Alone in the middle of the Pacific Ocean, Antonio de la Rosa is headed for Hawaii. But he’s not using the conventional method of taking a plane – the Spanish endurance king is atop a 24-foot paddleboard. He’s plowing through the waves for nearly 3,000 miles, powering the Ocean Defender with his arms alone. But each day of his journey, he sees something that astonishes him.
De la Rosa paddled to Oahu, Hawaii, from San Francisco, California, in 2019, taking 76 days to make the trip. His paddleboard was designed for the purpose, and because he had no support vessel, he carried all his supplies along with him. He had everything from a system to take the salt out of seawater to make it potable to solar panels to power his communications equipment.
All this came to in excess of 1,500 pounds, a decent amount to move using only de la Rosa’s own strength. Indeed, he told CNN in August 2019, “My arms and my legs are my motor.” At best, he’d make 50 miles a day, but when the current was against him, he’d only do ten. The effort caused him to lose roughly 25 pounds, even though he was able to lure a few fish as extra supplies.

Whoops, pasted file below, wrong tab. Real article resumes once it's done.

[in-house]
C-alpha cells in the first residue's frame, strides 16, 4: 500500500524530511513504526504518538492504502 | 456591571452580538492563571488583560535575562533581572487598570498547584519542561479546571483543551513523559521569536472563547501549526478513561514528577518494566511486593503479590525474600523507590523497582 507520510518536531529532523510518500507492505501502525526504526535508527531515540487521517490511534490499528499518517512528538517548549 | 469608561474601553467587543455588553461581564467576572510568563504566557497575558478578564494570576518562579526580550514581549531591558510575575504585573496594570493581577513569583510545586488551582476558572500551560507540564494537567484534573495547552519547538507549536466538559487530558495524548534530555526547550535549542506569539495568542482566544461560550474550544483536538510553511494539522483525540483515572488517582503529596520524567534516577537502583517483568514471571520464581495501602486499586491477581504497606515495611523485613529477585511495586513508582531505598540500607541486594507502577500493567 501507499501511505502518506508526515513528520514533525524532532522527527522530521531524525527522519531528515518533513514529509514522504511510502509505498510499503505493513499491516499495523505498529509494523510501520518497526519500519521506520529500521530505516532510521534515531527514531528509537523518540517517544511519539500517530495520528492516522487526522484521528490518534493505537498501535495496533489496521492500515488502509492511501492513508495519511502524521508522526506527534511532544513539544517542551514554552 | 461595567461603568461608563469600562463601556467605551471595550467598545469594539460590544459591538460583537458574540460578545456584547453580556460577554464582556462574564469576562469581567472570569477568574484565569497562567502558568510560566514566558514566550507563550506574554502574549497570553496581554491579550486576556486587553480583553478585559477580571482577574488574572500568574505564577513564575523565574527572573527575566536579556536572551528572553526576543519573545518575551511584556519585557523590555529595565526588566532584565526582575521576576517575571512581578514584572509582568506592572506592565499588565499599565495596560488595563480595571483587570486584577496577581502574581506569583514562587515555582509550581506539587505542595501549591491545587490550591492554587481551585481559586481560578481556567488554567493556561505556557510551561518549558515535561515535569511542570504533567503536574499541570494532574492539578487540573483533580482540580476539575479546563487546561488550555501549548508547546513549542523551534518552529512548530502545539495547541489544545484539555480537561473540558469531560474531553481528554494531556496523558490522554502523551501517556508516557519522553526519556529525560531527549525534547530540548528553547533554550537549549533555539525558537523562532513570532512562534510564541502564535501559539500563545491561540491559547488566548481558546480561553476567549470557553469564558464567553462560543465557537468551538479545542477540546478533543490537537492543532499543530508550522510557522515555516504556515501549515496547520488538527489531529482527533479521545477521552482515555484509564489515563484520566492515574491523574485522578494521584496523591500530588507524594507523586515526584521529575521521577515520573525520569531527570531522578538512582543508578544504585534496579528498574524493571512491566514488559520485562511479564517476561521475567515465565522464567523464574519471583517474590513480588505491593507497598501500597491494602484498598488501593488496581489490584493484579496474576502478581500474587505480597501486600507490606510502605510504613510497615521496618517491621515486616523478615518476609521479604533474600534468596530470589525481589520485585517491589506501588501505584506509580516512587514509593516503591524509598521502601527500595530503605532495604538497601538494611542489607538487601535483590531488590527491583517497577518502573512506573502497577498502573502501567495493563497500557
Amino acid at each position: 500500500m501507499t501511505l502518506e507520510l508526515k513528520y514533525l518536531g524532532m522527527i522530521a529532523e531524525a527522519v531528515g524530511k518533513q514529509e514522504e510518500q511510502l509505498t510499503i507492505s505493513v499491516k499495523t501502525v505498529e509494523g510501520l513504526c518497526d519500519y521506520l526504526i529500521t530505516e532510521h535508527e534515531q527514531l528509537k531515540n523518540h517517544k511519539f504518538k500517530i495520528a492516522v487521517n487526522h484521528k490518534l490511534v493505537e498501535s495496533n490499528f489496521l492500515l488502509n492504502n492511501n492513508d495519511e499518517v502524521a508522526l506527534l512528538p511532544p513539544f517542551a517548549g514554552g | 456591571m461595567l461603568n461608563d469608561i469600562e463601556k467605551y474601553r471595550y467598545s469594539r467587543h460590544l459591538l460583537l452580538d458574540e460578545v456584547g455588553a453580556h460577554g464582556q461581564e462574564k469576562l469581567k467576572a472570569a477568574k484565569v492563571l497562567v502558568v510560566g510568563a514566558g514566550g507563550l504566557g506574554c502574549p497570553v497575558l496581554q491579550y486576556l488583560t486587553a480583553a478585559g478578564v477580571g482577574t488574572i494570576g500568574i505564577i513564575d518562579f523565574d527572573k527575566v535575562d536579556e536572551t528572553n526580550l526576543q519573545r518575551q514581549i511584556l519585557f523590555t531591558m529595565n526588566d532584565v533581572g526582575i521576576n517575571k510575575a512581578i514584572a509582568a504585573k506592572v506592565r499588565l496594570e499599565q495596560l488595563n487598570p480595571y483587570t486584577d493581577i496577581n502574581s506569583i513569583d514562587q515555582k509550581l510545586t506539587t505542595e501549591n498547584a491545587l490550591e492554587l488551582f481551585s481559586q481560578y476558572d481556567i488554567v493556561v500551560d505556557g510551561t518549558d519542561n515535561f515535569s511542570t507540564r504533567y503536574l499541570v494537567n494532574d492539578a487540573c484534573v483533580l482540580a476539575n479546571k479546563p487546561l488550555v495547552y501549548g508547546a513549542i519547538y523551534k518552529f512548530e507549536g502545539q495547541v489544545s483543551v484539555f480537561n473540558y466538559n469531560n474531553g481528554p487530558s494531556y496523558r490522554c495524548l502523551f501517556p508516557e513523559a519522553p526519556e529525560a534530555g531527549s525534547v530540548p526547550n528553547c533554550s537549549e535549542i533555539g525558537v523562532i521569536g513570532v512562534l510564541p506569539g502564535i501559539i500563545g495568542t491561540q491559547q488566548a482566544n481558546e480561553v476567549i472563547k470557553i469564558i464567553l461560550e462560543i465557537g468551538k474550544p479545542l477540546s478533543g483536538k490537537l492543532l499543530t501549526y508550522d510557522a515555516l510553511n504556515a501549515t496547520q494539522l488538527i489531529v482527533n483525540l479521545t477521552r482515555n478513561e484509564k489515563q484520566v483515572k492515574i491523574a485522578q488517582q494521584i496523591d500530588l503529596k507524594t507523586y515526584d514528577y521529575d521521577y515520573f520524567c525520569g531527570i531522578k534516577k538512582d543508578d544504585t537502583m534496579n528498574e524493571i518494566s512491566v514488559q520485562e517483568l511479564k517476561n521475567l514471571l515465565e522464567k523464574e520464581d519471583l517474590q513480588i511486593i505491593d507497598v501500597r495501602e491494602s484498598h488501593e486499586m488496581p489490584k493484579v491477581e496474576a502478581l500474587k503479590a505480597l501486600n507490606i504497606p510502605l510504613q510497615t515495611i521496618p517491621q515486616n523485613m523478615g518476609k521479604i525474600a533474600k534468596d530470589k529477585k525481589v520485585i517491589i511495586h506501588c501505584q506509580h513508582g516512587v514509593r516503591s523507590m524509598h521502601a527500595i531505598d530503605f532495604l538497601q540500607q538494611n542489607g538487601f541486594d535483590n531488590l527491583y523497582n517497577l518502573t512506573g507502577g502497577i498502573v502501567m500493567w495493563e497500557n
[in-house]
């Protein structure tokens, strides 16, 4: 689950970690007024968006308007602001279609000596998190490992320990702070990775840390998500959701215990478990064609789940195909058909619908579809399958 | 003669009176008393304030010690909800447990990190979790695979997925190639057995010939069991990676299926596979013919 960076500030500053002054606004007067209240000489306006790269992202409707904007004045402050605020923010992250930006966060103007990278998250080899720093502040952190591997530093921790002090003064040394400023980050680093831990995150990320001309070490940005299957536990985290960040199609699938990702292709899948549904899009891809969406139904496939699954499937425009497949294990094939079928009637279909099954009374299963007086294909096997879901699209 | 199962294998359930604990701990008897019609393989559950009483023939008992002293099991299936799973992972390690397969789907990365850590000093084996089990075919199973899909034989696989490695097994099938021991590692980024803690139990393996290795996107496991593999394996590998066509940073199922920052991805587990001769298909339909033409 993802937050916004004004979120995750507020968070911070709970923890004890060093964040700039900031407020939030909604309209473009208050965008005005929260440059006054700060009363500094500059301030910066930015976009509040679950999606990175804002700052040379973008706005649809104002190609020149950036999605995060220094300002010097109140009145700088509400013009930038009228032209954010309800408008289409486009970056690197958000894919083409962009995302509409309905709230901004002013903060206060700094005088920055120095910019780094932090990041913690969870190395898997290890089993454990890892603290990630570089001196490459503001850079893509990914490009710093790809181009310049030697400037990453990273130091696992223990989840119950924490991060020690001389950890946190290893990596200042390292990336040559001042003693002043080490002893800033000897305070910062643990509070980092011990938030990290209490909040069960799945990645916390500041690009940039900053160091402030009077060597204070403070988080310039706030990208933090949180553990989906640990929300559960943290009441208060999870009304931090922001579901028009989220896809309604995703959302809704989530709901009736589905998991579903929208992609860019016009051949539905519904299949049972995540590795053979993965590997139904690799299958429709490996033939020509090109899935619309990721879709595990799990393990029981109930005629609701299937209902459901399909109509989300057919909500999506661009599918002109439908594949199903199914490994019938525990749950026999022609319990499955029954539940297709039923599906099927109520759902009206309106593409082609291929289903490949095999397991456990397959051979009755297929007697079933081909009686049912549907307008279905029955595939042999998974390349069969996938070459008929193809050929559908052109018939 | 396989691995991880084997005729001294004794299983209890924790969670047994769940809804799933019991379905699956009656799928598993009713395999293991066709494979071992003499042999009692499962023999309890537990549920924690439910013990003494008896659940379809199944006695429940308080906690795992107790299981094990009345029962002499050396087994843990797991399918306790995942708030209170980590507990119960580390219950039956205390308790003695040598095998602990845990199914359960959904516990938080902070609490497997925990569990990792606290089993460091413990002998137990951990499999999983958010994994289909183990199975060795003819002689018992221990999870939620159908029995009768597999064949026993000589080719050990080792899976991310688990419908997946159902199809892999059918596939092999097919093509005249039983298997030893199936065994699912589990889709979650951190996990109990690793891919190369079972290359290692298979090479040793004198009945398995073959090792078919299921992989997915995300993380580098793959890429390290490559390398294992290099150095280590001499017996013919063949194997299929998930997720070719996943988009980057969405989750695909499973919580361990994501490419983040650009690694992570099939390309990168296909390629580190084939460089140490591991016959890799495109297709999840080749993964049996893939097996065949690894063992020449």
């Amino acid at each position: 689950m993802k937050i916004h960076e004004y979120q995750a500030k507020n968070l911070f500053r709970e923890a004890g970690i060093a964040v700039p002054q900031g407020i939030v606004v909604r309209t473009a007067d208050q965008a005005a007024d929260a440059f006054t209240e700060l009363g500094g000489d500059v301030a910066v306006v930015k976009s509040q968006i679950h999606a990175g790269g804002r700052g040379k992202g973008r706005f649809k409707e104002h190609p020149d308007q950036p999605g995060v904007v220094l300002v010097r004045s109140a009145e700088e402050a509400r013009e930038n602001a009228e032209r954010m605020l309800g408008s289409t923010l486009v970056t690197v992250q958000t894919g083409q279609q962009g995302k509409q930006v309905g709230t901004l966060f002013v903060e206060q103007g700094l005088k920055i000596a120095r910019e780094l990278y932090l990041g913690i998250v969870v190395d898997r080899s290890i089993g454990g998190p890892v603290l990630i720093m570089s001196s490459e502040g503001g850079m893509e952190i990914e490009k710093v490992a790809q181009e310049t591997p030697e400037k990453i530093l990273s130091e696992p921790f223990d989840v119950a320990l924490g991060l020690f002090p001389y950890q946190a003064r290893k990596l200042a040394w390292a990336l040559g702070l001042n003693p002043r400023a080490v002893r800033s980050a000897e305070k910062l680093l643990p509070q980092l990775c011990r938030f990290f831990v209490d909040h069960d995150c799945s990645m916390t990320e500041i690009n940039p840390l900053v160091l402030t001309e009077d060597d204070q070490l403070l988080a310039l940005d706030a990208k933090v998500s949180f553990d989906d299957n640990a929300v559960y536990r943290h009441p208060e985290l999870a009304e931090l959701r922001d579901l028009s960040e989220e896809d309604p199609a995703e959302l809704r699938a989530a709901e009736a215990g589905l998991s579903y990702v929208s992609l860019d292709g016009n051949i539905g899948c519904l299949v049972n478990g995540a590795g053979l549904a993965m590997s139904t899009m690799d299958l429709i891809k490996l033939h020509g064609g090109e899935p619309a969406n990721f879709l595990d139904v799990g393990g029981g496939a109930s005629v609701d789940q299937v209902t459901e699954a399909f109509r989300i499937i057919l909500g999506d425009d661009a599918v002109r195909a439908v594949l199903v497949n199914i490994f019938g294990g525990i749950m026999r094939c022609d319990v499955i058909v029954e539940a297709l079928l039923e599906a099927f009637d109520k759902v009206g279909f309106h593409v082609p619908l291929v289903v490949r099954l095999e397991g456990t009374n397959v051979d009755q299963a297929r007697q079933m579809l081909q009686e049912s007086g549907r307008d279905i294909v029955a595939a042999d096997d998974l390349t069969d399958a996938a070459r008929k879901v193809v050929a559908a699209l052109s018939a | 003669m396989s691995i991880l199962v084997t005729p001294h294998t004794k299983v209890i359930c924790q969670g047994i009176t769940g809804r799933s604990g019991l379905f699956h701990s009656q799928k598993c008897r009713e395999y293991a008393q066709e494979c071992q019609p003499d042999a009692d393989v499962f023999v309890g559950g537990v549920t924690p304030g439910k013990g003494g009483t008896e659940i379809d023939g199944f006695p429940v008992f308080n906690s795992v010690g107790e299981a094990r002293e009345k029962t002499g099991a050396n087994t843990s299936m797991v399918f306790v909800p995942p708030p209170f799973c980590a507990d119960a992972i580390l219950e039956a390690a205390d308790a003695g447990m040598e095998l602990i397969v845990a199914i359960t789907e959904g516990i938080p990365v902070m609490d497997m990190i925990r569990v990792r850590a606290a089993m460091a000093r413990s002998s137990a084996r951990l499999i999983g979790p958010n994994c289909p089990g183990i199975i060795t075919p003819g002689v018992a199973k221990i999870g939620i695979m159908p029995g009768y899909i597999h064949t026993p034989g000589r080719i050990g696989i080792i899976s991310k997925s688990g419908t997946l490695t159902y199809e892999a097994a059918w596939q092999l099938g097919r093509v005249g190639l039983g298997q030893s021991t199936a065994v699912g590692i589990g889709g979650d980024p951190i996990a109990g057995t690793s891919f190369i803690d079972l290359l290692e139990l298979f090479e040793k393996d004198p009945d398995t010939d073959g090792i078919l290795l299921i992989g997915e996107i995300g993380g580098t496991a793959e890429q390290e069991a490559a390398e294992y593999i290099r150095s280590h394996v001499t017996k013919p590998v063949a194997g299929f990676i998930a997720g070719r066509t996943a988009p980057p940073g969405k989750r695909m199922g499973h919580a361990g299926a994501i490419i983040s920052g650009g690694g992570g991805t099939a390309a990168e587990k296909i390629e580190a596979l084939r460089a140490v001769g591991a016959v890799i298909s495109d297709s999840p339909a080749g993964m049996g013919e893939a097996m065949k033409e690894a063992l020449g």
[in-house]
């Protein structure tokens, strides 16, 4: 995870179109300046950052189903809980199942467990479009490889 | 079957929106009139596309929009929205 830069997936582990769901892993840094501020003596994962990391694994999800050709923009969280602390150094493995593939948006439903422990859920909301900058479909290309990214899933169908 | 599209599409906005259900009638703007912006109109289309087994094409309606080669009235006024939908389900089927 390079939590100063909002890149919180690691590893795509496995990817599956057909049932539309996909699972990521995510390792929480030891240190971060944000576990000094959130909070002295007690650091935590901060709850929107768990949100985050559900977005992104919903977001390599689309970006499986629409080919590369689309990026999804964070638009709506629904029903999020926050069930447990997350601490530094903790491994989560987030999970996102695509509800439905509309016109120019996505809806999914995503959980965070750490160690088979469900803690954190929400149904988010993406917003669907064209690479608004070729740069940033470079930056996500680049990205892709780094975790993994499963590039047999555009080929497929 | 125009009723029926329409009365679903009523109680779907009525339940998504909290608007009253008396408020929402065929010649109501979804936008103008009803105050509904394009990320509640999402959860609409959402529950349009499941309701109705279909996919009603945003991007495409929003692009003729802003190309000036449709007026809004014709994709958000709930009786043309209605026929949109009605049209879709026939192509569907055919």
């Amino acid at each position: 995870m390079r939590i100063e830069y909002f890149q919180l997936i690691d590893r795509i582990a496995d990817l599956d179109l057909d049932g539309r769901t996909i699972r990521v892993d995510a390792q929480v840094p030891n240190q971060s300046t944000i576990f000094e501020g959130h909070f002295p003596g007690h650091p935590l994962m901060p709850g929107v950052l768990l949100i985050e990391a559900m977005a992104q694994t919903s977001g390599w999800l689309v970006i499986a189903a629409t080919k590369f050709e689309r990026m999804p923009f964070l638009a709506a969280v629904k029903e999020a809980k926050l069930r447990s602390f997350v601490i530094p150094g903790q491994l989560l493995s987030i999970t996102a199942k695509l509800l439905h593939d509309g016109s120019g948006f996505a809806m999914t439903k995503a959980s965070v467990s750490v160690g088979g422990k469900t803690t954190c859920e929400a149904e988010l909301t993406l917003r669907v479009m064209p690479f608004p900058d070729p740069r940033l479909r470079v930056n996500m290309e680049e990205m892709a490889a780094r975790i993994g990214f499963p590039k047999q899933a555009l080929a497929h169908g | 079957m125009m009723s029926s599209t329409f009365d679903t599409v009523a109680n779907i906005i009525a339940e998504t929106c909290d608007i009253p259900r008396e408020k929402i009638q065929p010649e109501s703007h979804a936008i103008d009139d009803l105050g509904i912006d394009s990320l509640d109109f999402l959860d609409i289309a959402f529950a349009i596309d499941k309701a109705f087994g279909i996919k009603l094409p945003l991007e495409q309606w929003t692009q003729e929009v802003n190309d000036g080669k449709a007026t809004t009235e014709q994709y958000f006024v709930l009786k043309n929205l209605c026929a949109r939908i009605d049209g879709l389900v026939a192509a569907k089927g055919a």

The first person ever to make the trip between California and Hawaii by paddleboard, de la Rosa did it to raise awareness of ocean pollution. On the side of his board, a sign urged, “SAVE the OCEAN. NO plastics, NO nets, RECYCLE.” And indeed, his own message turned out to be somewhat prescient. That’s because one thing was an ever-present on his days aboard.
This was plastic, possibly part of what’s known as the Great Pacific Garbage Patch, a 618,000-square mile area of waste plastic. De la Rosa commented on Facebook, “I keep seeing every day some plastic packaging and remains of fishing nets. Although it is not much, there is no day that I do not locate some plastic floating. We need to change things as soon as possible [and] try not to return a single non-organic waste to the ocean.”